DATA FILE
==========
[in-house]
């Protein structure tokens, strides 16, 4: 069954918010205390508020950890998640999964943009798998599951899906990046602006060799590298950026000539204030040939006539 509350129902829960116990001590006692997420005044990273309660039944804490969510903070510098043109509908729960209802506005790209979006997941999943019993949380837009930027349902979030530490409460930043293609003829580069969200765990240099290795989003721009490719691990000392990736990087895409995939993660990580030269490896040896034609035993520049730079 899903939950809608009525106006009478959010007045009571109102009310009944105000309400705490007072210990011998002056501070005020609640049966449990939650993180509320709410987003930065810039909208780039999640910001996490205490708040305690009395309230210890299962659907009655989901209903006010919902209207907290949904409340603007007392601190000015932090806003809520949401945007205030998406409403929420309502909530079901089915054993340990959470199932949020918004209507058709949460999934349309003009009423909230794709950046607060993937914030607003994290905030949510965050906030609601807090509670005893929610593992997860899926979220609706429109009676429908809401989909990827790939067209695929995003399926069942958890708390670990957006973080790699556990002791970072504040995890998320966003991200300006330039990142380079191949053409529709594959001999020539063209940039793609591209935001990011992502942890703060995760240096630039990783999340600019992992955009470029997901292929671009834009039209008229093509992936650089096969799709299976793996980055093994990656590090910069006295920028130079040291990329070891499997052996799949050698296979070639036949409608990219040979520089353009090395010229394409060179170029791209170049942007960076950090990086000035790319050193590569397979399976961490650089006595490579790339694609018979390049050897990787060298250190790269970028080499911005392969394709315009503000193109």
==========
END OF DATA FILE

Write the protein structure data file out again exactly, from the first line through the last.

[in-house]
């Protein structure tokens, strides 16, 4: 069954918010205390508020950890998640999964943009798998599951899906990046602006060799590298950026000539204030040939006539 509350129902829960116990001590006692997420005044990273309660039944804490969510903070510098043109509908729960209802506005790209979006997941999943019993949380837009930027349902979030530490409460930043293609003829580069969200765990240099290795989003721009490719691990000392990736990087895409995939993660990580030269490896040896034609035993520049730079 899903939950809608009525106006009478959010007045009571109102009310009944105000309400705490007072210990011998002056501070005020609640049966449990939650993180509320709410987003930065810039909208780039999640910001996490205490708040305690009395309230210890299962659907009655989901209903006010919902209207907290949904409340603007007392601190000015932090806003809520949401945007205030998406409403929420309502909530079901089915054993340990959470199932949020918004209507058709949460999934349309003009009423909230794709950046607060993937914030607003994290905030949510965050906030609601807090509670005893929610593992997860899926979220609706429109009676429908809401989909990827790939067209695929995003399926069942958890708390670990957006973080790699556990002791970072504040995890998320966003991200300006330039990142380079191949053409529709594959001999020539063209940039793609591209935001990011992502942890703060995760240096630039990783999340600019992992955009470029997901292929671009834009039209008229093509992936650089096969799709299976793996980055093994990656590090910069006295920028130079040291990329070891499997052996799949050698296979070639036949409608990219040979520089353009090395010229394409060179170029791209170049942007960076950090990086000035790319050193590569397979399976961490650089006595490579790339694609018979390049050897990787060298250190790269970028080499911005392969394709315009503000193109």